I teach a lot of classes & give a lot of talks, & long ago I learned a painful lesson: never rely on the Internet to be available. Murphy’s Law & all that. So if I have a video to show, I try to get an offline copy just in case. Since YouTube has everything in the world on it, this usually means grabbing a copy of the video from the ubiquitous service.

The most reliable method I’ve found is a wonderful command line tool called youtube-dl. Its man page describes itself thusly:

youtube-dl is a small command-line program to download videos from YouTube.com and a few more sites. It requires the Python interpreter, version 2.6, 2.7, or 3.2+, and it is not platform specific. It should work on your Unix box, on Windows or on Mac OS X. It is released to the public domain, which means you can modify it, redistribute it or use it however you like.

(By the way, note the sort of tongue in cheek “and a few more sites”. It actually works on a lot of other sites. Not all, but quite a few.)

To install it on your Mac1, use Home Brew via your terminal2:

brew install youtube-dl

Now that it’s on your machine, let’s test it. I’ve been playing the new zombie apocalypse combined with parkour jumper game Dying Light lately, & that first night mission is incredibly tense & scary. Let’s download the video so you can see for yourself!3

$ cd ~/Downloads
$ youtube-dl https://www.youtube.com/watch?v=QG8j3SqOxJw
[youtube] QG8j3SqOxJw: Downloading webpage
[youtube] QG8j3SqOxJw: Extracting video information
[youtube] QG8j3SqOxJw: Downloading DASH manifest
[download] Destination: Dying Light - First Night Mission-QG8j3SqOxJw.mp4
[download] 100% of 77.89MiB in 00:20

A short wait later, you’ll find an MP4 file named “Dying Light - First Night Mission-QG8j3SqOxJw.mp4” in your Downloads folder. Note that youtube-dl figured out the largest resolution available for the video & then downloaded the MP4 version of that file (& named the file with the YouTube ID as well). If you want a smaller resolution, or a different format, start reading the very complete man page or the online documentation.

Now, that’s cool, but what if you’re like me, & you’re thinking that you’d like to be able to perform a workflow like this:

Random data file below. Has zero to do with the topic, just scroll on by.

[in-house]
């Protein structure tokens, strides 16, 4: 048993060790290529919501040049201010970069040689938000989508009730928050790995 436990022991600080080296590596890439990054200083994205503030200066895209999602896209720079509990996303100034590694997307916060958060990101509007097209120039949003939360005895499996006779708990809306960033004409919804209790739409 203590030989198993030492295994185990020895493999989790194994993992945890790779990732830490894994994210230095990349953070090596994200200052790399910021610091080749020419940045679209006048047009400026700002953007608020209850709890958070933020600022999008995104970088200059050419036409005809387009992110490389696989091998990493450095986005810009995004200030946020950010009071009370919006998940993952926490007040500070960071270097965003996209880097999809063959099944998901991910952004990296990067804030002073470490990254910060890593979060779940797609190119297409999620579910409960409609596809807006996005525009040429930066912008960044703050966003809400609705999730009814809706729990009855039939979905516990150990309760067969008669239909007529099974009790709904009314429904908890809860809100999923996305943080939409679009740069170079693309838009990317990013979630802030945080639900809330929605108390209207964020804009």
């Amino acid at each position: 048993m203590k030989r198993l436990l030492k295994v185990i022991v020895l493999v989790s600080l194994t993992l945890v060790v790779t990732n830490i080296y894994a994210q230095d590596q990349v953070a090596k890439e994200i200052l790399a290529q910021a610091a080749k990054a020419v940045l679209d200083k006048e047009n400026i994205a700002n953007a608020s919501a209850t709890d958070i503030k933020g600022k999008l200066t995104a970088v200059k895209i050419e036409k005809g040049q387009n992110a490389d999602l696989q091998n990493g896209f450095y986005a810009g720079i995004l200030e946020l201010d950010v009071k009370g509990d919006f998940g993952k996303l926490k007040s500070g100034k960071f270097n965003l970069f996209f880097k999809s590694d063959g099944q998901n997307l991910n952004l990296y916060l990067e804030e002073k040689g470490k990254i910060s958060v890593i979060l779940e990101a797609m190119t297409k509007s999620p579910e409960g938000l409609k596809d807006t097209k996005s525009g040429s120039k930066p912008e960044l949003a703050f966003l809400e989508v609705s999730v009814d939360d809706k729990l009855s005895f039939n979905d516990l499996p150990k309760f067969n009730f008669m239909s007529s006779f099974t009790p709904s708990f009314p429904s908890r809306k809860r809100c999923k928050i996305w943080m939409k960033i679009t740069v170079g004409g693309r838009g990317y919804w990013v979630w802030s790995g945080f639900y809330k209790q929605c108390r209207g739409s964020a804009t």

1. See a video on YouTube’s website.
  2. Download said video using youtube-dl without having to manually type or cut & paste.

Keyboard Maestro to the rescue (insert picture of superperson with a large KM on their chest)!

I use Safari, but this could be applied to any web browser. Set up a trigger (in my case, I open a palette of commands in Safari & press Y) & use the following actions:

  • Type the ⌘L keystroke
    Select the address bar.
  • Type the ⌘C keystroke
    Copy the URL of the current webpage.
  • Activate iTerm
    iTerm 2 is my terminal app of choice, & it’s always running.
  • Type the ⌘T keystroke
    Open a new tab in iTerm.
  • Insert Test by Pasting: cd ~/Downloads && youtube-dl "%CurrentClipboard%" && exit %Return%
    The cool part: cd to my Downloads directory; if that happens successfully (the &&), then run youtube-dl using the URL copied earlier; if that happens successfully (again with the &&), then exit the shell, closing the tab we opened earlier. The %Return% is there to execute the command.
  • Delete Past Clipboard 0
    No need to keep that URL.

You could always extend this, so that, for instance, after the video downloads it immediately loads & plays, or that you go back to Safari after the download finished, but I’ll leave that up to you. For now, happy downloading!

  1. If you’re using Linux, you should be able to find youtube-dl in your software repository of choice. If you’re Windows, you can download an executable from the website.

  2. If you don’t update your Home Brew installation very often, you’d better get in the habit. It seems like youtube-dl updates a few times a week.

  3. Warning: This video contains scary zombie monster situations & some bad language, but nothing like the bad language you would have heard coming out of my mouth when I was playing it for myself!